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State v. Pittenger

Supreme Court of North Dakota

January 15, 2019

State of North Dakota, Plaintiff and Appellee
v.
Alexander Justin Pittenger, Defendant and Appellant

          Appeal from the District Court of Ward County, North Central Judicial District, the Honorable Stacy J. Louser, Judge.

          Marie A. Miller, Ward County Assistant State's Attorney, Minot, ND, for plaintiff and appellee.

          Kiara C. Kraus-Parr, Grand Forks, ND, for defendant and appellant.

          OPINION

          Crothers, Justice.

         [¶ 1] Alexander Pittenger appeals from a criminal judgment entered on a jury verdict finding him guilty of corruption and solicitation of a minor and from an order denying a motion to dismiss the charge. We reverse the criminal judgment because the district court committed structural error by closing the courtroom during the complaining witness' testimony without considering the appropriate factors.

         I

         [¶ 2] The facts relevant to this appeal are that a jury convicted Pittenger of class A misdemeanor corruption or solicitation of a minor in violation of N.D.C.C. § 12.1-20-05. The district court closed the courtroom during the complaining witness' testimony. Pittenger objected to closing the courtroom and after his conviction he appealed. During pendency of the appeal this Court temporarily remanded the case to the district court to consider an "appropriate motion" in conjunction with the parties' stipulation that a "'structural error [occurred] in closing the courtroom during part of the State's case-in-chief.'" The State filed a motion to dismiss the charge with the district court. The court denied the motion and the case returned to this Court. II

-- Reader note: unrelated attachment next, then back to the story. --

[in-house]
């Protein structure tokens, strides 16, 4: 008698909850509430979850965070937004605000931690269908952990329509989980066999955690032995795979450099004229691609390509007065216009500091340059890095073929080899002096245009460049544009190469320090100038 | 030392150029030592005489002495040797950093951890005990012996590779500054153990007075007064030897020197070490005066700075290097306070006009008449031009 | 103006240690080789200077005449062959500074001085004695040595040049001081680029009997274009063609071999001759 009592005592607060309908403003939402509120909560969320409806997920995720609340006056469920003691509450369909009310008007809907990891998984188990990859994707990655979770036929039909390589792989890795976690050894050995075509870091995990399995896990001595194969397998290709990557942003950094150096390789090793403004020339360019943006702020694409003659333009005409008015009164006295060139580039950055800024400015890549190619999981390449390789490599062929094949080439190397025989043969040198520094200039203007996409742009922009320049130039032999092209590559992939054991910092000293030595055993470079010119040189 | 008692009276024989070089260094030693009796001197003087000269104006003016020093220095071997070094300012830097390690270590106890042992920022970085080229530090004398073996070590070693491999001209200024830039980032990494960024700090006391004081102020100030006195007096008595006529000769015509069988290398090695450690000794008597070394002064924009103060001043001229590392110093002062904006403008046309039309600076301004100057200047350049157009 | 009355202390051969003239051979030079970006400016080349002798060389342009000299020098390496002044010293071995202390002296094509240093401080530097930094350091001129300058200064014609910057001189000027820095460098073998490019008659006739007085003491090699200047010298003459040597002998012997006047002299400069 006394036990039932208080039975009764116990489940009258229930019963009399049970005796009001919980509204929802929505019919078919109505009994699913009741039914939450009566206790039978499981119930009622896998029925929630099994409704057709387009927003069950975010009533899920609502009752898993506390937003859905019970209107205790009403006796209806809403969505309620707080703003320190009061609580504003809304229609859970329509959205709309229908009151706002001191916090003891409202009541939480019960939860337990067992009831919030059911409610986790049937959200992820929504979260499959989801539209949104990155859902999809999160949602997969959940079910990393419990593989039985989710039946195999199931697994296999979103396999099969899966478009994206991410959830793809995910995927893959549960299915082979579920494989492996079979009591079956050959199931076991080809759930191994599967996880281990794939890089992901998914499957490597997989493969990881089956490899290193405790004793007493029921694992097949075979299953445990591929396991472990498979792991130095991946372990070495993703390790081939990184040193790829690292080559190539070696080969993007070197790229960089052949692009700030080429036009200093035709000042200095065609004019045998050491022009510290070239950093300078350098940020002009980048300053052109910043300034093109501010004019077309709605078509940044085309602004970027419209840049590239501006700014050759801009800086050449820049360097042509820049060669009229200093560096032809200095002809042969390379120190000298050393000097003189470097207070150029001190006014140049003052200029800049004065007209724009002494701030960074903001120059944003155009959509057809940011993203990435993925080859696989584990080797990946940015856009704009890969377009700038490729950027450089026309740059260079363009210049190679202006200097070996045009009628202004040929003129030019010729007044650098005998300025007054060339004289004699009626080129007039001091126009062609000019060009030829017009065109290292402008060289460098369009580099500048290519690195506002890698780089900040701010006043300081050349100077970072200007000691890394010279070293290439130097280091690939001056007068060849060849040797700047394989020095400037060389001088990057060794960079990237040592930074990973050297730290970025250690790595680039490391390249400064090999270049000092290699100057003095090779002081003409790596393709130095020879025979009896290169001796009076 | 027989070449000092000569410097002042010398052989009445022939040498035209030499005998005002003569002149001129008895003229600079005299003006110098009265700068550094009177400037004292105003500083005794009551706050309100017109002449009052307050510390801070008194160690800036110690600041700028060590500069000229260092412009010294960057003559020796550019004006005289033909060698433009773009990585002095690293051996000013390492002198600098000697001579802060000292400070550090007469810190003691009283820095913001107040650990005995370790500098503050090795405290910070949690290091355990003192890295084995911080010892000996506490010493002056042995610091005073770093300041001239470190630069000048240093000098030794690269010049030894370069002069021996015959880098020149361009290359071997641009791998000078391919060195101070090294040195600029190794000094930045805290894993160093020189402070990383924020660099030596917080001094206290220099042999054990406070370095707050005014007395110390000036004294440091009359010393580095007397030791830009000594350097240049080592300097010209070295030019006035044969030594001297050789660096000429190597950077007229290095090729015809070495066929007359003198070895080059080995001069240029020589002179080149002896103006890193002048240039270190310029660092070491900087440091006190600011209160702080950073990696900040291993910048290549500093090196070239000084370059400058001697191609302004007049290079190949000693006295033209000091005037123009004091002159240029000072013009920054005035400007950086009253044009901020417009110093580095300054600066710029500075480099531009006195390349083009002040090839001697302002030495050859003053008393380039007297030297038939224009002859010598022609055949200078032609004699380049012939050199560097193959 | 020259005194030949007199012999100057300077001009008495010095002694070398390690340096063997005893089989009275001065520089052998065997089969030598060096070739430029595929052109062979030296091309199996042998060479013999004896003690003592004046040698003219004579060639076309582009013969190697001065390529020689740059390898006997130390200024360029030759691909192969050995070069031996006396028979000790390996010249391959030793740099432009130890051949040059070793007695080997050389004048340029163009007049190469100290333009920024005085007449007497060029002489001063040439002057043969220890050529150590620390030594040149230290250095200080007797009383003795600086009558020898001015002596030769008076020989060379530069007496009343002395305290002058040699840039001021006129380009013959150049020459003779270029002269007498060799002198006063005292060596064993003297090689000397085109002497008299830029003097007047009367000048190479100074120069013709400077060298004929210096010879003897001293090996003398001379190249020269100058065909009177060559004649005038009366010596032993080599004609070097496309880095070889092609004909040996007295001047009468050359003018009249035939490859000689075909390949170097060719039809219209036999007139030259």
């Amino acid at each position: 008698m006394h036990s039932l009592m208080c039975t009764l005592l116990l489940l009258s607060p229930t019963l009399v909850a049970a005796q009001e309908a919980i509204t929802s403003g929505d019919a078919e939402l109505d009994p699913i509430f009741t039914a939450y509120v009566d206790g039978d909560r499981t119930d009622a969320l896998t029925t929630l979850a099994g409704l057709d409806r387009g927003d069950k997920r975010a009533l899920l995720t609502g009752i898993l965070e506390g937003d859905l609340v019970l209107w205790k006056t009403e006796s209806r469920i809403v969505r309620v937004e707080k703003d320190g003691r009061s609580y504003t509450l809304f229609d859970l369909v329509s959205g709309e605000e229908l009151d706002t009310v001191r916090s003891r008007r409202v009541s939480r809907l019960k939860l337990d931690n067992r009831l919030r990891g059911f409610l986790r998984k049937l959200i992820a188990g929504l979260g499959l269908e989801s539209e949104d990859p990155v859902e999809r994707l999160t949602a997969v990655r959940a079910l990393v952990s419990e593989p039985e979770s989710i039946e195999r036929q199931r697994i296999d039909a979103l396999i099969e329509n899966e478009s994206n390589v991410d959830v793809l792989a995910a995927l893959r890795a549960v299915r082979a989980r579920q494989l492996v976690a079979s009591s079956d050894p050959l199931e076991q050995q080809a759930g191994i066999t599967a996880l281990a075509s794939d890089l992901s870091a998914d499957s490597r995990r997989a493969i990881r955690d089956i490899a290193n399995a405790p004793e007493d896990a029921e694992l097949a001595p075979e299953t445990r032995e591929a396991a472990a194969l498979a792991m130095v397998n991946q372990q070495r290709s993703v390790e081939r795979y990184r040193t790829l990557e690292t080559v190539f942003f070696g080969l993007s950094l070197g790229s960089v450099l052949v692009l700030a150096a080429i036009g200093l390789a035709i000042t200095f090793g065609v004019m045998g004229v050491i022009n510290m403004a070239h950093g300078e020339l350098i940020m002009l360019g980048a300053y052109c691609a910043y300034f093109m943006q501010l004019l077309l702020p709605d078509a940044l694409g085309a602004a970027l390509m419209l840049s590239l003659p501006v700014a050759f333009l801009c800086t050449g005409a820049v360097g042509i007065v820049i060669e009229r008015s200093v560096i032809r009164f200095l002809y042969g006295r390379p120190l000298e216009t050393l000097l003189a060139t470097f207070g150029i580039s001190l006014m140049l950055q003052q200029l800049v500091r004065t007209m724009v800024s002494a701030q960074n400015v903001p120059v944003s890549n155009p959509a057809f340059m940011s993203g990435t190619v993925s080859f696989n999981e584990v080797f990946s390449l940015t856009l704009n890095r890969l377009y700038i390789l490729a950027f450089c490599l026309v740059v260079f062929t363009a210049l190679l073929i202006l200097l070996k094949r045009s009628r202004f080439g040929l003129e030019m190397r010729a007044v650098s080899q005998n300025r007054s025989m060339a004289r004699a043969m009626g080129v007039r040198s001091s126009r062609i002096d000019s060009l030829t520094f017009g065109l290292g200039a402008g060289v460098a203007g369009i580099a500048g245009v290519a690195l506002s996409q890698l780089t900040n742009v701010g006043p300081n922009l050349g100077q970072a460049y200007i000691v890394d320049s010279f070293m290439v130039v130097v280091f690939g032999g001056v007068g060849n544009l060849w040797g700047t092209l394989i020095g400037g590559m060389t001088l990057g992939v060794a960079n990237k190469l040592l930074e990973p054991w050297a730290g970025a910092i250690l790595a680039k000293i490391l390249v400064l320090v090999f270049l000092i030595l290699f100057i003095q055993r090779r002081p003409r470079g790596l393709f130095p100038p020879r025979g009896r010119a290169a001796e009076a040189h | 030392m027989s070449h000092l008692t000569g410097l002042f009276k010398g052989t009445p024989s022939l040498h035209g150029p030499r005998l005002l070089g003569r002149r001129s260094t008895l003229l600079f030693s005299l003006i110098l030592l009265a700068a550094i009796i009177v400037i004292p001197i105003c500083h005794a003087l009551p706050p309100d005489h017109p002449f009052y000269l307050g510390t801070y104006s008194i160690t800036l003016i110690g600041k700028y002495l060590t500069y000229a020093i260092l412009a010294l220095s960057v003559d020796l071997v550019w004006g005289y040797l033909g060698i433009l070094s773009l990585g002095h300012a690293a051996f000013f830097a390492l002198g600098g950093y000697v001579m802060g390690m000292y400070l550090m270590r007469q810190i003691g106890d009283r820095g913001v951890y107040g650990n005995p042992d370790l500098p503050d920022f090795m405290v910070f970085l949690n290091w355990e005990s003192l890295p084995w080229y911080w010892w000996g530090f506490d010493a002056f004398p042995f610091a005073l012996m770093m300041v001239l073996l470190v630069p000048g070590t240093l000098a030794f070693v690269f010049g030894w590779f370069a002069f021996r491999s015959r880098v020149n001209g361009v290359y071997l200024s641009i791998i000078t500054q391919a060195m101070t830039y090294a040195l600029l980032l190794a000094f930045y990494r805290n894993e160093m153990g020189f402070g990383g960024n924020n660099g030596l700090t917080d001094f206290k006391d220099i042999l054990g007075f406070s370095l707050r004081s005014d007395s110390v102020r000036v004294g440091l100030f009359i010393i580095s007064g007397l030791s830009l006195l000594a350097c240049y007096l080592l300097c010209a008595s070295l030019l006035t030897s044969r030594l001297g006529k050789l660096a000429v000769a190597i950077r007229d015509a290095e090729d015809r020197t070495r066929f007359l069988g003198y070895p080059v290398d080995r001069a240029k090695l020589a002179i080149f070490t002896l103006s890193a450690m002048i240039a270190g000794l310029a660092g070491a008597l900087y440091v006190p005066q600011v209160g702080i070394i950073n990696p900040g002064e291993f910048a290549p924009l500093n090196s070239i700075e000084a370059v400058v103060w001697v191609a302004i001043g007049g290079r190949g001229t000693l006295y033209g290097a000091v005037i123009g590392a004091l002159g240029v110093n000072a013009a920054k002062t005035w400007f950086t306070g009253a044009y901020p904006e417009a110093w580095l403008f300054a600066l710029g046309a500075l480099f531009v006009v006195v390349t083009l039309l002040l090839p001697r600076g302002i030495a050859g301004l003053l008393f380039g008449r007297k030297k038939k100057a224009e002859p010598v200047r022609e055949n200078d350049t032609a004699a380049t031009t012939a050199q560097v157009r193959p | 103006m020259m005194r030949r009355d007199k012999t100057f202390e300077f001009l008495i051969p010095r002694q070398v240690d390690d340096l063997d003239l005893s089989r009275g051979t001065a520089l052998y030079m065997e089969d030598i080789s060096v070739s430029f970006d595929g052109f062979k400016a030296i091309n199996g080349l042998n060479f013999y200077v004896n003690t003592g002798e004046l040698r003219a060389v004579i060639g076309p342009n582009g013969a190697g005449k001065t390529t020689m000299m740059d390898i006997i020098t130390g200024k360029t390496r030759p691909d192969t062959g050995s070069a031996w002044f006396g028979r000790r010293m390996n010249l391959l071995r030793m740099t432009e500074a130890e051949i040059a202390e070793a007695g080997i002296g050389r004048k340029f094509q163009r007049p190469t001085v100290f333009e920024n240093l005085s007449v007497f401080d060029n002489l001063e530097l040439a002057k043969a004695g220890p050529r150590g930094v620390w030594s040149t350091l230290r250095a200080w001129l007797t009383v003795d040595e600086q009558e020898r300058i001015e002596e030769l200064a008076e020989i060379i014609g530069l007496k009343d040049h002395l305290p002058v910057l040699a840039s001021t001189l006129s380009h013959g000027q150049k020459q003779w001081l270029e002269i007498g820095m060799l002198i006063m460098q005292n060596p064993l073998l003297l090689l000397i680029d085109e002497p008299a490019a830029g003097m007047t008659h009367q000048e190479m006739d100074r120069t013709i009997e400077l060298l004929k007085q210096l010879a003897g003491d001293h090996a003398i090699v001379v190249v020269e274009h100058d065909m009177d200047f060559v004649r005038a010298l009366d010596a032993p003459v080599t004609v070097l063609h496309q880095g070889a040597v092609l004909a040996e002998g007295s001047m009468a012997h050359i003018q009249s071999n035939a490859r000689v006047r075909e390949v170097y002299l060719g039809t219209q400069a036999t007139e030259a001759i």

[¶ 3] Pittenger argues, and the State agrees, the district court committed reversible error in closing the courtroom during the complaining witness' testimony.

         [¶ 4] Denial of the right to a public trial without proper analysis is a structural error requiring automatic reversal. See State v. Rogers, 2018 ND 244, ¶¶ 3, 6, 919 N.W.2d 193; State v. Decker, 2018 ND 43, ¶ 8, 907 N.W.2d 378. Four constitutionally mandated factors must be considered before closing a courtroom to the public:

"1. the claiming party must advance an overriding interest that is likely to be prejudiced,
2. the closure must be no broader than necessary to protect that interest,
3. the trial court must consider reasonable alternatives to closing the proceeding, and
4. it must make findings adequate to support the closure."

Rogers, at ¶ 15; Decker, at ¶ 9 (citing Waller v. Georgia, 467 U.S. 39, ...


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